That’s the third alt.fiction finished. And each year it has grown bigger, and more areas of the labyrinthine Assembly Rooms have been opened to the event. I only made it to only two items during the day – a reading from his new novel, Kéthani, by Eric Brown (with the able assistance/prompting of Tony Ballantyne), and a talk by my agent, John Jarrold. I did want to attend the talk on ‘Science Fiction’ given by Eric Brown, Tony Ballantyne and Charles Stross. But it was the last item on the agenda at 8:15 p.m, and I didn’t want to get home late. Sorry I missed it, guys.
All attendees were given an ARC of Charles Stross’ Halting State in their convention pack. I had a chat with Charlie – mostly about the appalling cover art to the US edition of his Saturn’s Children and his upcoming signing tour of the US – and then got him to sign the ARC. On which subject… There were no dealers present – other than the redoubtable and near-ubiquitous Elastic Press, NewCon Press and TTA. This was both good and bad. Bad because I might have been able to pick up a few hard-to-find titles from the wants list. Good because it saved me money. The event organisers were selling books by the attending authors, and there was a signing session arranged about halfway through the day. But there was a poor choice of titles available, and they were pretty much all massmarket paperbacks. But then alt.fiction isn’t a convention per se, and that’s reflected in the attendees. This was particularly obvious during John Jarrold’s talk. Alt.fiction is aimed at unpublished writers, and in that respect the many talks provide some very useful and helpful information. And, of course, an opportunity to network.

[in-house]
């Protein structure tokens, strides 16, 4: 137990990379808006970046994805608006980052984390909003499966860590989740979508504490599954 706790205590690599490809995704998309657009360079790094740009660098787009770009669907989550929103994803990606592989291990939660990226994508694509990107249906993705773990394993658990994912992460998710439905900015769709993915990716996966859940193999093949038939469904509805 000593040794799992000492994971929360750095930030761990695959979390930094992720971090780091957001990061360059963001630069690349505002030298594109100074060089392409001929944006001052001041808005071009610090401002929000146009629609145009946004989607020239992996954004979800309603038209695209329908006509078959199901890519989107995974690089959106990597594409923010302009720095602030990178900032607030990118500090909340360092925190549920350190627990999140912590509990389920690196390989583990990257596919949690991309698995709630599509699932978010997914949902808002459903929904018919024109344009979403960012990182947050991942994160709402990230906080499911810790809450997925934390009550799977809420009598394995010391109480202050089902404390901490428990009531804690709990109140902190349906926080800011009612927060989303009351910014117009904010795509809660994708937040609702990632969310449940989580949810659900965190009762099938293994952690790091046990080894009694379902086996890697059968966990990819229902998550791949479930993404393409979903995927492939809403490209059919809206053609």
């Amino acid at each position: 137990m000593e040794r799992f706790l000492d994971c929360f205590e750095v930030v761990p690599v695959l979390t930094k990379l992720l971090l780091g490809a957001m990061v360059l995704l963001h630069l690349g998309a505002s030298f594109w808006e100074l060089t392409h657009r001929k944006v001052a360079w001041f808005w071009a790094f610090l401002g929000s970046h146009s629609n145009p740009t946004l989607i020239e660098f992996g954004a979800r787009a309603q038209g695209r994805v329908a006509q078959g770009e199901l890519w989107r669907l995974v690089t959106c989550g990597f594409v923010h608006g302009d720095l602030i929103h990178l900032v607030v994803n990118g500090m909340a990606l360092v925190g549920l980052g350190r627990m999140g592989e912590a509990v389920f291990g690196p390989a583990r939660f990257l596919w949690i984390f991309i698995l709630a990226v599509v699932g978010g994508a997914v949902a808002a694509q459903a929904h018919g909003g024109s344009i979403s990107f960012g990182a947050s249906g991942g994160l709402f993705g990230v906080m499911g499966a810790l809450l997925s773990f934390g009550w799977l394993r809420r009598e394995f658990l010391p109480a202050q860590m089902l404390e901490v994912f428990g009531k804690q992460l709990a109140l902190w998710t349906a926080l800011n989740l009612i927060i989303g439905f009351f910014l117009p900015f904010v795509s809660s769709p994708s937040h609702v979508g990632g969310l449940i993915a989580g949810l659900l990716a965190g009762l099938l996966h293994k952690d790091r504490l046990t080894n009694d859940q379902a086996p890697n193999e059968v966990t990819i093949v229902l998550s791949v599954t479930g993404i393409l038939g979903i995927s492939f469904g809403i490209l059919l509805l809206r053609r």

Annoyingly, I forgot to take my camera along – although one or two people were happy I’d left it behind. I can’t think why… But, despite that, despite the lack of dealers, I had a good time, and I’ll certainly be attending next year’s alt.fiction.
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